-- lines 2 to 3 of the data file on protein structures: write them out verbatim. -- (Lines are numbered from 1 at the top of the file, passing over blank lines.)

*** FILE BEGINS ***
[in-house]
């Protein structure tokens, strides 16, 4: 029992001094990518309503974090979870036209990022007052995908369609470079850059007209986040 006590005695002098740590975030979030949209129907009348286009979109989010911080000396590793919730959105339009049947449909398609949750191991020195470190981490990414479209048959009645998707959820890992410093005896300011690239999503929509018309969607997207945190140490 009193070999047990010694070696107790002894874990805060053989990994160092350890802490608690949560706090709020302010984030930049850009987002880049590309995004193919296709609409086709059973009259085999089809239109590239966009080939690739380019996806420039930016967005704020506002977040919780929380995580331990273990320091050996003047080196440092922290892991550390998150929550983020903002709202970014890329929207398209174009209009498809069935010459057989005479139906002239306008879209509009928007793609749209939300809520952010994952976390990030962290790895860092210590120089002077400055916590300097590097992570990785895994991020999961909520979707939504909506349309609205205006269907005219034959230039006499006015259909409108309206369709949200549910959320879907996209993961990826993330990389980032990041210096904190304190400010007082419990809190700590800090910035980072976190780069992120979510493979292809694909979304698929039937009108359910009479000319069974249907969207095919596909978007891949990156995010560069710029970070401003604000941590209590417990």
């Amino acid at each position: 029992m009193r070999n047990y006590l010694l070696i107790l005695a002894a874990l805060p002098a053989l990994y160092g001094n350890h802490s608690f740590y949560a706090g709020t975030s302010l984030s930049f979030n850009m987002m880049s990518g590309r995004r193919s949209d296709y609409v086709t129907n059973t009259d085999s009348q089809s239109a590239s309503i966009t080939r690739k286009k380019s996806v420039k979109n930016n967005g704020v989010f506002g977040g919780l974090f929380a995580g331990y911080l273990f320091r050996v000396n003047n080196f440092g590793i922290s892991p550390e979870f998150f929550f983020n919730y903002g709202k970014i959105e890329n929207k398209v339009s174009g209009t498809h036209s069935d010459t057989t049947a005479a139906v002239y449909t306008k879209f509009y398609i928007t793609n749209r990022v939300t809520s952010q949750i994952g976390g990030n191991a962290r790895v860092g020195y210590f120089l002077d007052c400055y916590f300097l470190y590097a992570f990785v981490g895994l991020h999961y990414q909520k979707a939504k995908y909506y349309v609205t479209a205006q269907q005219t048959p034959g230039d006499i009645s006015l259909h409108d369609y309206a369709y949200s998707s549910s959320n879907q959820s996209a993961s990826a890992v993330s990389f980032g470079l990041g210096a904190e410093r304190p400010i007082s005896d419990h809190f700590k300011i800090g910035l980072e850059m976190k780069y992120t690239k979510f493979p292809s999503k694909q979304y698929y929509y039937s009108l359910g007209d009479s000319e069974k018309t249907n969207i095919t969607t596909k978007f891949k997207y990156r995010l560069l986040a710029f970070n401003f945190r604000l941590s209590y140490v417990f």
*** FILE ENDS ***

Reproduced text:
């Protein structure tokens, strides 16, 4: 029992001094990518309503974090979870036209990022007052995908369609470079850059007209986040 006590005695002098740590975030979030949209129907009348286009979109989010911080000396590793919730959105339009049947449909398609949750191991020195470190981490990414479209048959009645998707959820890992410093005896300011690239999503929509018309969607997207945190140490 009193070999047990010694070696107790002894874990805060053989990994160092350890802490608690949560706090709020302010984030930049850009987002880049590309995004193919296709609409086709059973009259085999089809239109590239966009080939690739380019996806420039930016967005704020506002977040919780929380995580331990273990320091050996003047080196440092922290892991550390998150929550983020903002709202970014890329929207398209174009209009498809069935010459057989005479139906002239306008879209509009928007793609749209939300809520952010994952976390990030962290790895860092210590120089002077400055916590300097590097992570990785895994991020999961909520979707939504909506349309609205205006269907005219034959230039006499006015259909409108309206369709949200549910959320879907996209993961990826993330990389980032990041210096904190304190400010007082419990809190700590800090910035980072976190780069992120979510493979292809694909979304698929039937009108359910009479000319069974249907969207095919596909978007891949990156995010560069710029970070401003604000941590209590417990």
């Amino acid at each position: 029992m009193r070999n047990y006590l010694l070696i107790l005695a002894a874990l805060p002098a053989l990994y160092g001094n350890h802490s608690f740590y949560a706090g709020t975030s302010l984030s930049f979030n850009m987002m880049s990518g590309r995004r193919s949209d296709y609409v086709t129907n059973t009259d085999s009348q089809s239109a590239s309503i966009t080939r690739k286009k380019s996806v420039k979109n930016n967005g704020v989010f506002g977040g919780l974090f929380a995580g331990y911080l273990f320091r050996v000396n003047n080196f440092g590793i922290s892991p550390e979870f998150f929550f983020n919730y903002g709202k970014i959105e890329n929207k398209v339009s174009g209009t498809h036209s069935d010459t057989t049947a005479a139906v002239y449909t306008k879209f509009y398609i928007t793609n749209r990022v939300t809520s952010q949750i994952g976390g990030n191991a962290r790895v860092g020195y210590f120089l002077d007052c400055y916590f300097l470190y590097a992570f990785v981490g895994l991020h999961y990414q909520k979707a939504k995908y909506y349309v609205t479209a205006q269907q005219t048959p034959g230039d006499i009645s006015l259909h409108d369609y309206a369709y949200s998707s549910s959320n879907q959820s996209a993961s990826a890992v993330s990389f980032g470079l990041g210096a904190e410093r304190p400010i007082s005896d419990h809190f700590k300011i800090g910035l980072e850059m976190k780069y992120t690239k979510f493979p292809s999503k694909q979304y698929y929509y039937s009108l359910g007209d009479s000319e069974k018309t249907n969207i095919t969607t596909k978007f891949k997207y990156r995010l560069l986040a710029f970070n401003f945190r604000l941590s209590y140490v417990f």